Parliament was supposed to be in recess this week, with MPs returning to their constituencies for local work. But Theresa May had other ideas, and recess was cancelled – supposedly to deal with that small matter of Brexit. Of course, no big legislative events are actually set to take place, so we’re left with an oddly quiet few days in the Commons.
Filling that void will be news of Labour MPs splitting off. Last week, there was talk in Westminster of a group of six, led by Chris Leslie, announcing a ‘Valentine’s Day’ break-up on Thursday. It didn’t happen, and it was assumed that they would wait until the next meaningful vote. But it now appears that a handful could be splitting off today.
At 10am, a group of Labour MPs (names unspecified) will make an announcement “relating to the future of British politics”. Chris Leslie, Chuka Umunna, Angela Smith, Gavin Shuker, Luciana Berger and Mike Gapes are all rumoured to be members of that group. Will they be resigning the whip, forming a new party, unveiling a new “movement”? Tune in later this morning to find out.
Labour activists are divided as to whether to dismiss a breakaway as a “Blairite tribute band”, and celebrate their departure as it could introduce more left-wing MPs into the fold, or instead to urge those with similar politics to stay. John McDonnell warned yesterday that it “would be like the 1980s”, when a split “installed Mrs Thatcher in power for that decade”.
One group that knows where it stands is Labour Together. As you might guess from the name, they are all about promoting constructive conversations across the labour movement and across party factions, which means keeping the party together. It is timely, then, that they will be guest editing LabourList this week.
This week Labour Together is taking over LabourList. We are a network for activists from all traditions of the labour movement to explore new ideas and thinking on the future of the left. Each day we’ll be exploring some of the deep and difficult questions that our movement must answer. Today we are starting with power.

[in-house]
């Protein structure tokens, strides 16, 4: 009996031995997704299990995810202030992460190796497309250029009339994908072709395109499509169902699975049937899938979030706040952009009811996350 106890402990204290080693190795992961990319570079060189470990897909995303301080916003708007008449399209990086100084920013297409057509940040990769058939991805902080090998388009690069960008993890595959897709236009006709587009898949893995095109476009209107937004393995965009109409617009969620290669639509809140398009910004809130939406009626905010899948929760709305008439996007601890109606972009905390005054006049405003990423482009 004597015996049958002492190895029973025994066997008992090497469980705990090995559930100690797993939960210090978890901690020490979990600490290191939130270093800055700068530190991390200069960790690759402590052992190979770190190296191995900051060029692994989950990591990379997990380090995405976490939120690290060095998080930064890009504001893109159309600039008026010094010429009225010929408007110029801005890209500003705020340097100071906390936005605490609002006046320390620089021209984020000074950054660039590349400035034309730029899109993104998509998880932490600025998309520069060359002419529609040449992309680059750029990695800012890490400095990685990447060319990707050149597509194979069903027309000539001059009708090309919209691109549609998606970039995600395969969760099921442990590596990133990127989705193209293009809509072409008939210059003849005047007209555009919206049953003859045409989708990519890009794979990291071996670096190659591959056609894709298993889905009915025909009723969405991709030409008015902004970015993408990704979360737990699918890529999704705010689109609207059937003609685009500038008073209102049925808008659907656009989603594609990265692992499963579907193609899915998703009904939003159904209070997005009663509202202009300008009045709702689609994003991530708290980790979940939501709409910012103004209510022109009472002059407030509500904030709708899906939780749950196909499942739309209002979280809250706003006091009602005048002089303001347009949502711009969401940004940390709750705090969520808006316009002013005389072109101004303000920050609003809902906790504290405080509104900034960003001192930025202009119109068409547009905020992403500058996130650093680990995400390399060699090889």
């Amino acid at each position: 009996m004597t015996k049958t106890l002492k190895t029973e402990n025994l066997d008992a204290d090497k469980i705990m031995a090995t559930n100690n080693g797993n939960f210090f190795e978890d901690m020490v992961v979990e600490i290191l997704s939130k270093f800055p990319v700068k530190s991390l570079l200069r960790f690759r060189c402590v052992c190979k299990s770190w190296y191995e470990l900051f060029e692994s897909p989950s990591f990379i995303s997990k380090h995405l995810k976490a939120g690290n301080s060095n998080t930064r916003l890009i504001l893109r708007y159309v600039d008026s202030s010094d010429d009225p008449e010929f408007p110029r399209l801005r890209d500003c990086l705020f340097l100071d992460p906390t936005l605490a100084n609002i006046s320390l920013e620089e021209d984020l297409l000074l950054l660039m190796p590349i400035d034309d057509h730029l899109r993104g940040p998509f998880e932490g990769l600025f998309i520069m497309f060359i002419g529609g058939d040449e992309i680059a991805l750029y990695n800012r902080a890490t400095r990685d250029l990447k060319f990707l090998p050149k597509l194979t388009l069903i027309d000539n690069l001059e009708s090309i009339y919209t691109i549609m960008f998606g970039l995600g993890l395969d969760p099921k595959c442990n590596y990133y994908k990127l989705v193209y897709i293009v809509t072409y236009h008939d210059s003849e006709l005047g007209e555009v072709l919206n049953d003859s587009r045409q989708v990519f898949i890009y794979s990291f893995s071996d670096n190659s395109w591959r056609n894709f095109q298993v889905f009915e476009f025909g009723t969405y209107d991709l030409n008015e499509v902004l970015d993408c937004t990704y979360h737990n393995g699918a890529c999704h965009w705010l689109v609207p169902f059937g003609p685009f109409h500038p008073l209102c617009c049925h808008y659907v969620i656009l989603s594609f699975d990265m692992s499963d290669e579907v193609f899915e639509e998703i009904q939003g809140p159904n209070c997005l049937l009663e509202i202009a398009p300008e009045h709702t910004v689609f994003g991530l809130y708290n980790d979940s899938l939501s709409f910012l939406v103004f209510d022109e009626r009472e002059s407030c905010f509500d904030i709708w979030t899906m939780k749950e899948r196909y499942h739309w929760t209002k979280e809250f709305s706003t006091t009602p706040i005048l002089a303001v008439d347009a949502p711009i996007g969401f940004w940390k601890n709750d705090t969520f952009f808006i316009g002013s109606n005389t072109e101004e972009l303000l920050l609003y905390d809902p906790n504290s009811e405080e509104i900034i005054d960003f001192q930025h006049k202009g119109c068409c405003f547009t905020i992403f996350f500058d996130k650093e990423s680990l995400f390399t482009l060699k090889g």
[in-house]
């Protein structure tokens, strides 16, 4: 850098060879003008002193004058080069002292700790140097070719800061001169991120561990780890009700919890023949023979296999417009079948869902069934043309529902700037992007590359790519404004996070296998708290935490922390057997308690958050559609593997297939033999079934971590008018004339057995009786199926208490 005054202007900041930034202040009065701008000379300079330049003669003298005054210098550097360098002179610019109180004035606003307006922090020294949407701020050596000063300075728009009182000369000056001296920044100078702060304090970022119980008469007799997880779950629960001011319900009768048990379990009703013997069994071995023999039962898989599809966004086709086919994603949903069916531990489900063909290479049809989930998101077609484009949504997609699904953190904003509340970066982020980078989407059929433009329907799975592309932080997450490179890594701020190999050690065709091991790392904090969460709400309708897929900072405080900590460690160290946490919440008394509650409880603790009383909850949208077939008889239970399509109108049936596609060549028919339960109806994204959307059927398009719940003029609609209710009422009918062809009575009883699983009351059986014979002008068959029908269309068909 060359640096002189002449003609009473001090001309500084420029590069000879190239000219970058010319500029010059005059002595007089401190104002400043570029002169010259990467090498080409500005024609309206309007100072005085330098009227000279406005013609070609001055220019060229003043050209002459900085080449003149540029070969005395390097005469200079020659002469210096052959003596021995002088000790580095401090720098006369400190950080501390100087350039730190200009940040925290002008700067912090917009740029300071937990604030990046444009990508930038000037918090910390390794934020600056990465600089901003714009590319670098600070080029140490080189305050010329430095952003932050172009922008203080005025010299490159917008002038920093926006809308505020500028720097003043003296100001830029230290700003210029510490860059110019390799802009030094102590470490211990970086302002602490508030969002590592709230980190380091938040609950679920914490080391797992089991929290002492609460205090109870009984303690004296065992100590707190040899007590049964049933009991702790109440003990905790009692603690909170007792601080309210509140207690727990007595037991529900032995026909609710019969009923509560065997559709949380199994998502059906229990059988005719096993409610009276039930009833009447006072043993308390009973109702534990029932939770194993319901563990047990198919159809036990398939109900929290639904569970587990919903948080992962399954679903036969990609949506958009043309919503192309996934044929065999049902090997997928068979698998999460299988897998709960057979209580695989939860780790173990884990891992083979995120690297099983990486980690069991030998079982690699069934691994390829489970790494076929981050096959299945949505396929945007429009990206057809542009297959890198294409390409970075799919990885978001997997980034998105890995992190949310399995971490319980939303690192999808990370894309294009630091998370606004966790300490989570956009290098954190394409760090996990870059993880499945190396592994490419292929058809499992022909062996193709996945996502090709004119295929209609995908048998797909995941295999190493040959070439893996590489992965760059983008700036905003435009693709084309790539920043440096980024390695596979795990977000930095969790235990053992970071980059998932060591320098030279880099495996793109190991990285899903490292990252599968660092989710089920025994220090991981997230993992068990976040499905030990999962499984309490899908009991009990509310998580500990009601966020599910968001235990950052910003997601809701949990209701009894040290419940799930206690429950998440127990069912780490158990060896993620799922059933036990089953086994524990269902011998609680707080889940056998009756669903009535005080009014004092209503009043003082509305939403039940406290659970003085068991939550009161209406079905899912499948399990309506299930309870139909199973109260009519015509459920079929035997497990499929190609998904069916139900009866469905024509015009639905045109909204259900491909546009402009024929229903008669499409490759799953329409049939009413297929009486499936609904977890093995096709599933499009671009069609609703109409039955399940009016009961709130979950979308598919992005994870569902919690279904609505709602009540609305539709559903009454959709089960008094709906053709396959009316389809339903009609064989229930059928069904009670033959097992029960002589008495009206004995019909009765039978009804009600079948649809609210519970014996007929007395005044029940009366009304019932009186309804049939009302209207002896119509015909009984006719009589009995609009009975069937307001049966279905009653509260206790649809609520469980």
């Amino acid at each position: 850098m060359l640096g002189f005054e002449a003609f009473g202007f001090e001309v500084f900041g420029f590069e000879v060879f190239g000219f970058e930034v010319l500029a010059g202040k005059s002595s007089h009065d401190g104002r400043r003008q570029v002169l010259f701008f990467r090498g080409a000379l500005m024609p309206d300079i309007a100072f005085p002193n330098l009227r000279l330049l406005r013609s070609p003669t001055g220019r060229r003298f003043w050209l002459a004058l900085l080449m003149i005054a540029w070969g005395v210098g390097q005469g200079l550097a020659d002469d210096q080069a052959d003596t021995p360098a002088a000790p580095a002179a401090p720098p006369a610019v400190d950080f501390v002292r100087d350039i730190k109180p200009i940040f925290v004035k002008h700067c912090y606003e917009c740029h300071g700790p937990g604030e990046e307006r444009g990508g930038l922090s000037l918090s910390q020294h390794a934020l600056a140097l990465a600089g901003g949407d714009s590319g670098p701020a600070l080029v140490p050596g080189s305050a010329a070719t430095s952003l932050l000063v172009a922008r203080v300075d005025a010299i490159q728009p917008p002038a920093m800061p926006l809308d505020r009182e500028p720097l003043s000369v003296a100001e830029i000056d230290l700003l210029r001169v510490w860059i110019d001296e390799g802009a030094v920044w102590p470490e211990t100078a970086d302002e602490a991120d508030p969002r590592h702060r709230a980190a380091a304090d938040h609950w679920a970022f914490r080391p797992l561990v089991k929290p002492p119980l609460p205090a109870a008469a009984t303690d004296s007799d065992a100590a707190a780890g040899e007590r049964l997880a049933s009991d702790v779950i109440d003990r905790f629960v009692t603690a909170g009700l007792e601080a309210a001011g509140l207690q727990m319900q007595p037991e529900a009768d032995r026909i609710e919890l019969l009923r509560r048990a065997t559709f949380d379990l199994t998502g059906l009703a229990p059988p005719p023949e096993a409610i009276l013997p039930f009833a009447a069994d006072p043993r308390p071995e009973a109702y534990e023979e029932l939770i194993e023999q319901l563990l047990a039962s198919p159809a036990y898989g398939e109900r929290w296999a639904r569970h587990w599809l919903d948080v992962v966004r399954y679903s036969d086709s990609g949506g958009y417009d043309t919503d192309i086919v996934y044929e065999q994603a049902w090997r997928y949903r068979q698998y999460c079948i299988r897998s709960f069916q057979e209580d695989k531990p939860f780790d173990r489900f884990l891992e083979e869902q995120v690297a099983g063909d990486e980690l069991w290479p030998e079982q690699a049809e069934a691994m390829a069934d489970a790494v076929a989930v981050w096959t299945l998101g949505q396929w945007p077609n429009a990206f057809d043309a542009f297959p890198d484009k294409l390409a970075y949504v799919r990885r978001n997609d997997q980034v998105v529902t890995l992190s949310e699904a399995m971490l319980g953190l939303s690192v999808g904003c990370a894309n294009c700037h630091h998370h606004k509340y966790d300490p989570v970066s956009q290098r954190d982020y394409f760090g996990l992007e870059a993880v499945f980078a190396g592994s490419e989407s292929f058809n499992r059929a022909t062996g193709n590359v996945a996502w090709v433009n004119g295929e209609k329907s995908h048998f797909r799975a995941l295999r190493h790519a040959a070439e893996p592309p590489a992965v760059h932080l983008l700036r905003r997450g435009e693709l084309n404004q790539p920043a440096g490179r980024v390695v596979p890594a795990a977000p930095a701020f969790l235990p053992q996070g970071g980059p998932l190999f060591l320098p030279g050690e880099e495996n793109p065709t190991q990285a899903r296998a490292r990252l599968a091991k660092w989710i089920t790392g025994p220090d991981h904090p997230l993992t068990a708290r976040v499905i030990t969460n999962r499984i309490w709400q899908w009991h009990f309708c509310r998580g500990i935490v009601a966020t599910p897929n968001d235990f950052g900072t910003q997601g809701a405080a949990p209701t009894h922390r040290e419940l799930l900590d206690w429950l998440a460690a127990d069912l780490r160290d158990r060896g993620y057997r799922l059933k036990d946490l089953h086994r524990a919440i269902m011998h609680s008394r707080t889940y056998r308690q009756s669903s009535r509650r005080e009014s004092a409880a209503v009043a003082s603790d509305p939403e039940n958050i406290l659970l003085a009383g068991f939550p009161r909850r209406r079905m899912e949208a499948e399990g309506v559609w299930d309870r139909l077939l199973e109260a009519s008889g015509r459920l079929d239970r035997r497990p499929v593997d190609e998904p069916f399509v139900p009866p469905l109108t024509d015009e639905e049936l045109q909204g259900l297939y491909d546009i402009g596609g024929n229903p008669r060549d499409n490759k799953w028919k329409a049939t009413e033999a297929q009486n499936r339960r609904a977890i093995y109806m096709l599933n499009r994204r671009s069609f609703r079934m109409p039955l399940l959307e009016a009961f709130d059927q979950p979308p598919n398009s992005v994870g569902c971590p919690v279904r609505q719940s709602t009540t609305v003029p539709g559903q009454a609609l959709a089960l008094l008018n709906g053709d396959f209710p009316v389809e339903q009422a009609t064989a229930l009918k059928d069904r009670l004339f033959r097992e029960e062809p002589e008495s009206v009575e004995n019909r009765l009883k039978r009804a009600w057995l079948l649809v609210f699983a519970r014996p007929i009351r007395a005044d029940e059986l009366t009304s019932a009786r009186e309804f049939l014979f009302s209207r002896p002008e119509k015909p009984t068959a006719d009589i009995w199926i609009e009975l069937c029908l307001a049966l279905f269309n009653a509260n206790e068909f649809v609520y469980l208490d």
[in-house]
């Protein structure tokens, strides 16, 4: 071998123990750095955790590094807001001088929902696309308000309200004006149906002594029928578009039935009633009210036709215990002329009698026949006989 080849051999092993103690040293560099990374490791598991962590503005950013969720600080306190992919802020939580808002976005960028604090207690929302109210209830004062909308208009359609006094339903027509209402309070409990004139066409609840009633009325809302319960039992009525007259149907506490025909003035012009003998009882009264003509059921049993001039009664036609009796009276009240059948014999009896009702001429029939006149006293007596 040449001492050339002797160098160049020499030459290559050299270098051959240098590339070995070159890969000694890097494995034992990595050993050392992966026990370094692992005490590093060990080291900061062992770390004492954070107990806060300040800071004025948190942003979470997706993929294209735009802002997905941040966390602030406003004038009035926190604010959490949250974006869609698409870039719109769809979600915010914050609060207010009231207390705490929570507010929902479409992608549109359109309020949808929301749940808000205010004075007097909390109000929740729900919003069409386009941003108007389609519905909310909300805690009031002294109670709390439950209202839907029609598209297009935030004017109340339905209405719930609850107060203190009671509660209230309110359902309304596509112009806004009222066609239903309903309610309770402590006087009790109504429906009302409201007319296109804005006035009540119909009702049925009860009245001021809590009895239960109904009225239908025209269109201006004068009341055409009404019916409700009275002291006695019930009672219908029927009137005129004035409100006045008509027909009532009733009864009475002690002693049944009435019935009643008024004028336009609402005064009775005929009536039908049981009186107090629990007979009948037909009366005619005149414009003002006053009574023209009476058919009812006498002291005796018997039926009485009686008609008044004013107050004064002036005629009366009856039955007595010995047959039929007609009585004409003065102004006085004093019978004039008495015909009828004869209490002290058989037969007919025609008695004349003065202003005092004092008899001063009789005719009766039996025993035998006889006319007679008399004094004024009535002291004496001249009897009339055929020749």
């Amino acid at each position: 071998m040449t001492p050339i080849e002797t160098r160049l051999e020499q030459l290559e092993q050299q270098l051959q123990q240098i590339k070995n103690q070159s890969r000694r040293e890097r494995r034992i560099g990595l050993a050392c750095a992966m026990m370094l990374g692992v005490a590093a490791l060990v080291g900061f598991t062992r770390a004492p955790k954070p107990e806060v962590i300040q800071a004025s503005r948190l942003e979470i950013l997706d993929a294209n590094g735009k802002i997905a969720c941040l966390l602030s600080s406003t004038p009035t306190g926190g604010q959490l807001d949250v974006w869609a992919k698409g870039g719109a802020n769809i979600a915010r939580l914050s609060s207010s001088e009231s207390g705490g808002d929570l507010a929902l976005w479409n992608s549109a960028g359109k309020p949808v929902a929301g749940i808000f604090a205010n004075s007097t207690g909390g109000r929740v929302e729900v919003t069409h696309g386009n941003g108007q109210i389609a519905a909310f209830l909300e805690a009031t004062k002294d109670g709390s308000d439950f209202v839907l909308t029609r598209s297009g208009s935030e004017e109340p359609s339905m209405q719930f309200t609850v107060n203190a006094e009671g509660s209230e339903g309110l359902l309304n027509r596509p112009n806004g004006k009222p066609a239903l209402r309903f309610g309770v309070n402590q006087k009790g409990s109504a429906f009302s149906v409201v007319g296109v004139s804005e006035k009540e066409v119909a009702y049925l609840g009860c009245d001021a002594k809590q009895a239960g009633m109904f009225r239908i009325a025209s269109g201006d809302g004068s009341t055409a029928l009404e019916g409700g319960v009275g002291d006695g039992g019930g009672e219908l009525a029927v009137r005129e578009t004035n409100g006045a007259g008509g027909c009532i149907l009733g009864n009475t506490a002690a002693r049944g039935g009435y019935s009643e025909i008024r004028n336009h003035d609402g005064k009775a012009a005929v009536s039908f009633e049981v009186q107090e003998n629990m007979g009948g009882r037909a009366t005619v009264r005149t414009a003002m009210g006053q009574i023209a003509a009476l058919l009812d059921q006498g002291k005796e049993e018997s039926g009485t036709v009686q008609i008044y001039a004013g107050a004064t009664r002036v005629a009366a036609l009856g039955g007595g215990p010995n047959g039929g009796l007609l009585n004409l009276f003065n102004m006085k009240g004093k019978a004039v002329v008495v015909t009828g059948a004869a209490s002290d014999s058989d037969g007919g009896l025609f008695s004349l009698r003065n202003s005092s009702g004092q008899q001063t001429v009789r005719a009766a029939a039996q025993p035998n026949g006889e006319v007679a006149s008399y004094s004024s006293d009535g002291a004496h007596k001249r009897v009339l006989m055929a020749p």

Labour has always been concerned with the inequalities of wealth and opportunity that hold people back. But we talk much less about the inequalities of power that underpin them. The reason many inequalities persist is because people lack the power to bring about change on their own terms. Labour needs to make sure our country works for everyone – and that means opening up power to everyone.
In an era where trust in politics is so badly damaged, democracy needs to be about much more than putting a cross on a ballot paper every few years. Real democracy means giving people more space to make decisions in the workplace, in the community, and over the public services they use. Involving people in decisions that directly affect them leads to better decision-making and can restore trust in our political system. We can open up the creativity that exists in our communities and in civil society. We can create a politics that moves away from paternalism to participation.
This would represent a shift away from the outdated top-down state of the past and the Tories’ marketised state towards the collaborative state – more open, networked, participative and hopeful. It would mean a radical devolution of power out of Whitehall to the nations, regions, towns, cities and communities that make up our country.
We are living through a time of immense change and this opens up new challenges in terms of how power is shifting in our society. While new technology opens up the the opportunity for innovation, it also opens up new frontiers in the fight for a more equal society, such as the control and ownership of data. It’s also about power in terms of our relationships with each other, from gender to class, we need to understand how these dynamics can be equalised. The future will be shaped by these big questions and Labour must find the right answers.
The Power Project, launched today, is trying to help us find these answers. It will be open and participative so any Labour member or supporter can take part. We’ve already spoken to four Labour members from different parts of our movement to tell us what they think about power in our society. There’s a questionnaire so you can provide your own views. As Jon Cruddas says in his opening article introducing our guest edit, the answers to the deep, difficult questions won’t be found at a political podium. We must all work together to explore how power can be opened up to everyone.Sign up to LabourList’s morning email for everything Labour, every weekday morning.